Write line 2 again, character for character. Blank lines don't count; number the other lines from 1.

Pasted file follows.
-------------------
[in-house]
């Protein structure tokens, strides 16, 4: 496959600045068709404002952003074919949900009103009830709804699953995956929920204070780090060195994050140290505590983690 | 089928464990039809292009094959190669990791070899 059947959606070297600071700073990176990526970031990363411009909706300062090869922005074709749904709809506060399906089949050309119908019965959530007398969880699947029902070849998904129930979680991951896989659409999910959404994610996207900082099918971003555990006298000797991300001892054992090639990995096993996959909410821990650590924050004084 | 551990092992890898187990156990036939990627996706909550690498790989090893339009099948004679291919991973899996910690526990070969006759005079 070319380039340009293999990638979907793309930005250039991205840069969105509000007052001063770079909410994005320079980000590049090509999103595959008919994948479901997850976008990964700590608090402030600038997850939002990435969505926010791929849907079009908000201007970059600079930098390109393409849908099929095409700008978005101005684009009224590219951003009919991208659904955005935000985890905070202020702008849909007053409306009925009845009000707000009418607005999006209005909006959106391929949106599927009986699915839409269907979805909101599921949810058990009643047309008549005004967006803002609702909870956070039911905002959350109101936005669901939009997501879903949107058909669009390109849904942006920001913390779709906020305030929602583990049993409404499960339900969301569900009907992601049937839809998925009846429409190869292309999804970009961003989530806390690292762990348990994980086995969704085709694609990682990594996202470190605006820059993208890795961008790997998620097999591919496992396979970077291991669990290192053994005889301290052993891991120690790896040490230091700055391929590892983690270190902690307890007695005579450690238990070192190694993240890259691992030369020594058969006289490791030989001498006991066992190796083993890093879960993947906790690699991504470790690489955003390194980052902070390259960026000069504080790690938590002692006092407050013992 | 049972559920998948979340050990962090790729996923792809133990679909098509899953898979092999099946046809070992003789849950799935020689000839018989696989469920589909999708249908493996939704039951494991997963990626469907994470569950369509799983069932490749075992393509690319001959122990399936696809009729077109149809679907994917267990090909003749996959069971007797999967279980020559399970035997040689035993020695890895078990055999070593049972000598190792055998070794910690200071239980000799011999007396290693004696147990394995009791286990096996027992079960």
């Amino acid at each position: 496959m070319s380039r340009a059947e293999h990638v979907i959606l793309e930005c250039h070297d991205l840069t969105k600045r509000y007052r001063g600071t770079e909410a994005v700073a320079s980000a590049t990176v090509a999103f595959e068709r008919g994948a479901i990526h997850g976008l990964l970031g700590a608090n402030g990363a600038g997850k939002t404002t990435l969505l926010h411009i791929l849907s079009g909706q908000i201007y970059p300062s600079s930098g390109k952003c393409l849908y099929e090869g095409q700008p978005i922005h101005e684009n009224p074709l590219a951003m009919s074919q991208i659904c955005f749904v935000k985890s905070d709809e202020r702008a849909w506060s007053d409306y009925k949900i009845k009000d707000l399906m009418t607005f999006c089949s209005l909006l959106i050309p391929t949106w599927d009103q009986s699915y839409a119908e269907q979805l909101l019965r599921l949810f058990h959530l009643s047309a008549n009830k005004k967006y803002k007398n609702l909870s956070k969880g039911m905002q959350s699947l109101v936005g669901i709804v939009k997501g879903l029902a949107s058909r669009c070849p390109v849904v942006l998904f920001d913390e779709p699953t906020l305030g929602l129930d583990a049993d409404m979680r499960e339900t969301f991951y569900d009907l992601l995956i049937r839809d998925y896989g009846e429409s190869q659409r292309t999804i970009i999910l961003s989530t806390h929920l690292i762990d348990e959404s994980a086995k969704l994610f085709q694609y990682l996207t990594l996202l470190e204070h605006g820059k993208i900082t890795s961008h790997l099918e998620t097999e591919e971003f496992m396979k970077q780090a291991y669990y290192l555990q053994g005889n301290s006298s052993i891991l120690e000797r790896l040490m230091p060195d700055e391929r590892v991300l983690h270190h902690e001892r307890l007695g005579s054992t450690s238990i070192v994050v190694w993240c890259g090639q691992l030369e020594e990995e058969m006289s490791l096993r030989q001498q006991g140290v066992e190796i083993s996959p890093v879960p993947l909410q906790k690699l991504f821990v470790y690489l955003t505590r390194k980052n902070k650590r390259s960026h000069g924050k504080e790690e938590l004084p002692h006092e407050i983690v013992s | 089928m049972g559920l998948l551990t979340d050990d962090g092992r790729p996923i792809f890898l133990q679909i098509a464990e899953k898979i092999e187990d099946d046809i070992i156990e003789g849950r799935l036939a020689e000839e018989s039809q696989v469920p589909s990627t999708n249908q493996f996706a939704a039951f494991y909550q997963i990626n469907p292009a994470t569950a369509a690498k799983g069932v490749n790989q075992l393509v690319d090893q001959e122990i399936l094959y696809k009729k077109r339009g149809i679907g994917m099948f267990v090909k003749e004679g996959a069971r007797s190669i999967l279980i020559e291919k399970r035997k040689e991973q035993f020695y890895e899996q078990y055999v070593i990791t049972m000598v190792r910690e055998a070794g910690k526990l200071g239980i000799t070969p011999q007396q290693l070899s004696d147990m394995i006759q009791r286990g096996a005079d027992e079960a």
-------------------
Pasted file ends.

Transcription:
């Protein structure tokens, strides 16, 4: 496959600045068709404002952003074919949900009103009830709804699953995956929920204070780090060195994050140290505590983690 | 089928464990039809292009094959190669990791070899 059947959606070297600071700073990176990526970031990363411009909706300062090869922005074709749904709809506060399906089949050309119908019965959530007398969880699947029902070849998904129930979680991951896989659409999910959404994610996207900082099918971003555990006298000797991300001892054992090639990995096993996959909410821990650590924050004084 | 551990092992890898187990156990036939990627996706909550690498790989090893339009099948004679291919991973899996910690526990070969006759005079 070319380039340009293999990638979907793309930005250039991205840069969105509000007052001063770079909410994005320079980000590049090509999103595959008919994948479901997850976008990964700590608090402030600038997850939002990435969505926010791929849907079009908000201007970059600079930098390109393409849908099929095409700008978005101005684009009224590219951003009919991208659904955005935000985890905070202020702008849909007053409306009925009845009000707000009418607005999006209005909006959106391929949106599927009986699915839409269907979805909101599921949810058990009643047309008549005004967006803002609702909870956070039911905002959350109101936005669901939009997501879903949107058909669009390109849904942006920001913390779709906020305030929602583990049993409404499960339900969301569900009907992601049937839809998925009846429409190869292309999804970009961003989530806390690292762990348990994980086995969704085709694609990682990594996202470190605006820059993208890795961008790997998620097999591919496992396979970077291991669990290192053994005889301290052993891991120690790896040490230091700055391929590892983690270190902690307890007695005579450690238990070192190694993240890259691992030369020594058969006289490791030989001498006991066992190796083993890093879960993947906790690699991504470790690489955003390194980052902070390259960026000069504080790690938590002692006092407050013992 | 049972559920998948979340050990962090790729996923792809133990679909098509899953898979092999099946046809070992003789849950799935020689000839018989696989469920589909999708249908493996939704039951494991997963990626469907994470569950369509799983069932490749075992393509690319001959122990399936696809009729077109149809679907994917267990090909003749996959069971007797999967279980020559399970035997040689035993020695890895078990055999070593049972000598190792055998070794910690200071239980000799011999007396290693004696147990394995009791286990096996027992079960």